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November 7, 2004
Europe Reconsiders Muslims In Wake Of Filmmaker's Murder

AP religion analyst Brian Murphy reports that tensions are rising between mainstream European society and the growing Muslim community in its midst, especially after the brutal murder of Theo Van Gogh, the Dutch filmmaker who criticized Islamic practices with regards to women. More Muslim threats against Dutch politicians followed the murder, and Europeans are beginning to ask themselves whether Muslims can ever be assimilated into their communities:

But those big issues fade on the streets of many European centers. Here even in places like tolerant Amsterdam it's often expressed as a gnawing feeling that militant factions in Islamic immigrant communities are gaining ground and chipping away at values such as free speech and secular politics.

"There is a general feeling that a social collision is becoming inevitable," said Jan Rath, co-director of the Institute for Migration and Ethnic Studies at the University of Amsterdam. "People think it's been building for years and now finally coming to the surface."

The landmarks along the way included the 1989 death threat "fatwa," or religious edict, against British writer Salman Rushdie for alleged insults to Islam in "The Satanic Verses," the rise of neo-Fascist movements, the assassination of Dutch anti-immigrant politician Pim Fortuyn in 2002 and France's ongoing showdown with Muslims over a ban on headscarves and other religious apparel in schools.

"My impression is the European voices that say, `Everyone is equal, but we are more equal than Muslims,' are growing," Rath said.

Curiously, we seem to have avoided the same kinds of confrontation with Islam in America that the Europeans have experienced, probably because the immigration levels have not been as heavy here. But I think there may be other reasons as well, having to do both with the relative lack of the nanny state and a tradition of religious freedom. For all of the talk about how Bush's election victory portends the establishment of Jesusland, the truth is that America has always been more welcoming of all religious faiths and has been less bound by religious traditions, and especially sectarian conflict, than Europe.

Europeans have faced off against Muslim invasions in centuries past, and Muslims still carry the memories of Islamic ascendancy on the Continent. That history drives the conflict in the Balkans to this day, and the long memory of Islam guarantees that any co-existence with Christian or secular Europe will necessarily be an uneasy one at best. With extremists and terrorists calling for the reconquest of Andalusia and Muslims agitating for their own European state in Kosovo and elsewhere, both sides have awoken to the fact that Islam is not about free assimilation with other cultures.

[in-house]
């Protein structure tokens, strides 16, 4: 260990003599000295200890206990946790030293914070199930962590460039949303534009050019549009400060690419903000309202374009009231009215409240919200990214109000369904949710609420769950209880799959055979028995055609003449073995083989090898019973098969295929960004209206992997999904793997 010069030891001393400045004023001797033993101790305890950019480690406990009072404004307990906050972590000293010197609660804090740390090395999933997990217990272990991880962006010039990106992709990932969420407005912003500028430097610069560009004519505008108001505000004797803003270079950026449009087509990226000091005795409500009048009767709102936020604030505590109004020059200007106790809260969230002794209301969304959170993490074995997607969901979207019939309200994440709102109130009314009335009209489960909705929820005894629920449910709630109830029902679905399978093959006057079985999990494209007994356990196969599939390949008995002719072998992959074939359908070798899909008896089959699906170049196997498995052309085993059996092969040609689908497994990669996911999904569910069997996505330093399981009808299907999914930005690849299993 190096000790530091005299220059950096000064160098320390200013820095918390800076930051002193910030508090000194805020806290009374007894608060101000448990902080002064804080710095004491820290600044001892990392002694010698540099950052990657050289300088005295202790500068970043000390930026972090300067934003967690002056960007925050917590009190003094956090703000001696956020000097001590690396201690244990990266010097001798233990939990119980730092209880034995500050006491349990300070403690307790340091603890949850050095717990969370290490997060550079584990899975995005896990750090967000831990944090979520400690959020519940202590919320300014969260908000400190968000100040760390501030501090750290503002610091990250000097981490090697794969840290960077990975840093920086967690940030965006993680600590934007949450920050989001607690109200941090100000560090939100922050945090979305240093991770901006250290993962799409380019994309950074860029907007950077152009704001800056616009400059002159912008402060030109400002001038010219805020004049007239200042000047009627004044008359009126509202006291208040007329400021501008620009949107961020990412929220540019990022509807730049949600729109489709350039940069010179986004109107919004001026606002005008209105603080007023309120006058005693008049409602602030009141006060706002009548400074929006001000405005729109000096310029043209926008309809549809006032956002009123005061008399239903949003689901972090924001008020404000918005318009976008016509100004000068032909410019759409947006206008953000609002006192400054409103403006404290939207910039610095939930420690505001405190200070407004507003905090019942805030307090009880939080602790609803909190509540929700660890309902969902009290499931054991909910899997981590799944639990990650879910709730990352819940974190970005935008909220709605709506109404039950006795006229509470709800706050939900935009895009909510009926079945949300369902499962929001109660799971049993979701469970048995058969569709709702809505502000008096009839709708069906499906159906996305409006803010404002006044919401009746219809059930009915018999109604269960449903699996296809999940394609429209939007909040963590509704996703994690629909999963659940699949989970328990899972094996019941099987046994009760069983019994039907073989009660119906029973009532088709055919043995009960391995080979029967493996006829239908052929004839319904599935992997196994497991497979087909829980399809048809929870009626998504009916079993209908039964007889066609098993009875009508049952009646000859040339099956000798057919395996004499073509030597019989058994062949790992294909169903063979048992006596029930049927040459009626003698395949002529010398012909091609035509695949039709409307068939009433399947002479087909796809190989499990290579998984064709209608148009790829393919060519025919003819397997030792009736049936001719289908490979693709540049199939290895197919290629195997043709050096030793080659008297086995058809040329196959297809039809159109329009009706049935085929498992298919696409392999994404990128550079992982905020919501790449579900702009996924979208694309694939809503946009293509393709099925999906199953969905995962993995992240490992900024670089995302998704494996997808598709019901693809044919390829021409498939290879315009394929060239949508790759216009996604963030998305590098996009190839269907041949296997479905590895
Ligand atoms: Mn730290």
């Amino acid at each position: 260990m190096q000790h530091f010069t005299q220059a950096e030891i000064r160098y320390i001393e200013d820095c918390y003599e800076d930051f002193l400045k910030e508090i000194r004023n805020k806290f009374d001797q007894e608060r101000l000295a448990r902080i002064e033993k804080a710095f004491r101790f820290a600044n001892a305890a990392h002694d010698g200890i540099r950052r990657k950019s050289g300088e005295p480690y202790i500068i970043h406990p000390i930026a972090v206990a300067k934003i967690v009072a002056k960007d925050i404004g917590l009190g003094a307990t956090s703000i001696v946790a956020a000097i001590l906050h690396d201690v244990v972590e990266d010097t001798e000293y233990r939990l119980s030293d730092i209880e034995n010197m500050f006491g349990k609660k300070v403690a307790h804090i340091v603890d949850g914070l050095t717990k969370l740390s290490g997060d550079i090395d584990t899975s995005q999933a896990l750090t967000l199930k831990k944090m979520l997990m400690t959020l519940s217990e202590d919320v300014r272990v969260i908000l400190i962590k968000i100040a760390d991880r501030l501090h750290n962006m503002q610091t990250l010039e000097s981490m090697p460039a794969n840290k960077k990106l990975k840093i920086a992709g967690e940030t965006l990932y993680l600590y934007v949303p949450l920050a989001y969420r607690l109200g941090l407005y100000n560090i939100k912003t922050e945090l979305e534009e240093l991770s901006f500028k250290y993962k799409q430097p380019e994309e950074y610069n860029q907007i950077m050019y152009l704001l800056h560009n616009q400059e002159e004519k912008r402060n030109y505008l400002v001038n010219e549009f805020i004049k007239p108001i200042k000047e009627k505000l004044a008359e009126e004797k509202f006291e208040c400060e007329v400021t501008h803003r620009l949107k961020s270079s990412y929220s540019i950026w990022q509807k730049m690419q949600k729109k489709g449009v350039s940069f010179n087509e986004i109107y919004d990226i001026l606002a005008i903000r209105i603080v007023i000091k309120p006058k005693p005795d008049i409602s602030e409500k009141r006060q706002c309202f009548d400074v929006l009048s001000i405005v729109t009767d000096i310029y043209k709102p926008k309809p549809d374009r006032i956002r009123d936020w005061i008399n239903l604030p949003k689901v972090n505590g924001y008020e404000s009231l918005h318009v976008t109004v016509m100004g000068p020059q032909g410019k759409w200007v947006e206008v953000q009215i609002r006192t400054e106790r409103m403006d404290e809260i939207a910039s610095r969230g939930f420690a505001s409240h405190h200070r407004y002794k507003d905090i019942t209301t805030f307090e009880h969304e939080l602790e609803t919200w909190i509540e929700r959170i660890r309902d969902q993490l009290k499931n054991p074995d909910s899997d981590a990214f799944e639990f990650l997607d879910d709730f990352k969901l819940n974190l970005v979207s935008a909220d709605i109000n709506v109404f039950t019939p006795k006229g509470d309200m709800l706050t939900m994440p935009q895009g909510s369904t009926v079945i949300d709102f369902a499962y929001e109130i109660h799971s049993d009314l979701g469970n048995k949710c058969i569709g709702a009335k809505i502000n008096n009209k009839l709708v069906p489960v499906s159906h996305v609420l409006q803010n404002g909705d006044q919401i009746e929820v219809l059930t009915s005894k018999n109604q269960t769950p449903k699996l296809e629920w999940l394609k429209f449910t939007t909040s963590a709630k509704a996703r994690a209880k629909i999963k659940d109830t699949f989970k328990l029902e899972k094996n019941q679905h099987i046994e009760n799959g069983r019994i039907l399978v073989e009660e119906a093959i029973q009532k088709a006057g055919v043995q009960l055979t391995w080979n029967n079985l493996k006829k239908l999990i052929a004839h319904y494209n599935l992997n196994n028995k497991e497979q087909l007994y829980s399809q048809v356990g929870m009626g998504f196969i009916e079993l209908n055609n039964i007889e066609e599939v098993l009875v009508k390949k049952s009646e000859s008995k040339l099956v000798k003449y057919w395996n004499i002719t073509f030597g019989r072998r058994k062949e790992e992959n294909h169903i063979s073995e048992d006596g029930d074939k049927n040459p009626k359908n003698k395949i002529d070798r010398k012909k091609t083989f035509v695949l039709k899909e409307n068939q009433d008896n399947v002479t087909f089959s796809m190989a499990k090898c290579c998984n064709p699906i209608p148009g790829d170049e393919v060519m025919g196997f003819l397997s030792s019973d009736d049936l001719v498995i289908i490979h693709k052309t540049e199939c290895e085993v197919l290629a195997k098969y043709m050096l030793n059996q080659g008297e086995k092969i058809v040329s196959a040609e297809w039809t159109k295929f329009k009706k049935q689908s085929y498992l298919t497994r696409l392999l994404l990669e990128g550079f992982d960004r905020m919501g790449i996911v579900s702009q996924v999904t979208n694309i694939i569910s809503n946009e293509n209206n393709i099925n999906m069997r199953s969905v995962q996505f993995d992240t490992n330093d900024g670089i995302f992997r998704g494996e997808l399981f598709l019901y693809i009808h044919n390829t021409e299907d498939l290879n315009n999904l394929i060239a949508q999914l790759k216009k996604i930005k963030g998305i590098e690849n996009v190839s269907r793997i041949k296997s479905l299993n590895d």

What lessons can America learn from this? Bear in mind that Islam never had any foothold in the Western Hemisphere, and so the historical issues that cause so much turmoil in Europe have no counterpart here. However, until mainstream Islam speaks out against such ambitions and tactics with a strong and clear voice -- which they have yet to do -- we should monitor our own immigration policies from Islamic nations and ensure that we do not have our own flood of agitators to band together and cause civil disruption.

The Muslims that emigrate here tend to do so because they work for a living, as we lack the vast social programs of Europe and survival requires hard work. That tends to turn people pragmatic instead of giving them too much time to radicalize and organize. It probably also attracts those Muslims more inclined to working hard instead of rabble-rousing. We need to maintain those policies while keeping a close eye on those we allow to migrate to the US. For Europe, that option closed many years ago, and now they have to decide whether to cut off immigration altogether or to surrender to the inevitable overwhelming influence of Islam in two or three decades.

The only long-term solution that ensures the peace and stability of all these regions, Southwest Asia included, is the reduction of radicalism through the introduction of truly representative democracies in Arabia. Only by reducing the radical fervor at its source will Europe be secure in the long run. Shortsightedness, America-envy, and a twisted sense of political correctness -- along with a healthy dose of plain, old-fashioned cowardice -- keeps the old guard of Europe from seeing this. Until Europe as a whole develops the political will to solve the illness instead of decrying its symptoms, the murder of Theo Van Gogh will just be the first in a long string of asymmetrical attacks on Europe's will to resist the ummah and the dhimmitude radical Islamists have planned for them.

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Posted by Ed Morrissey at November 7, 2004 11:00 AM

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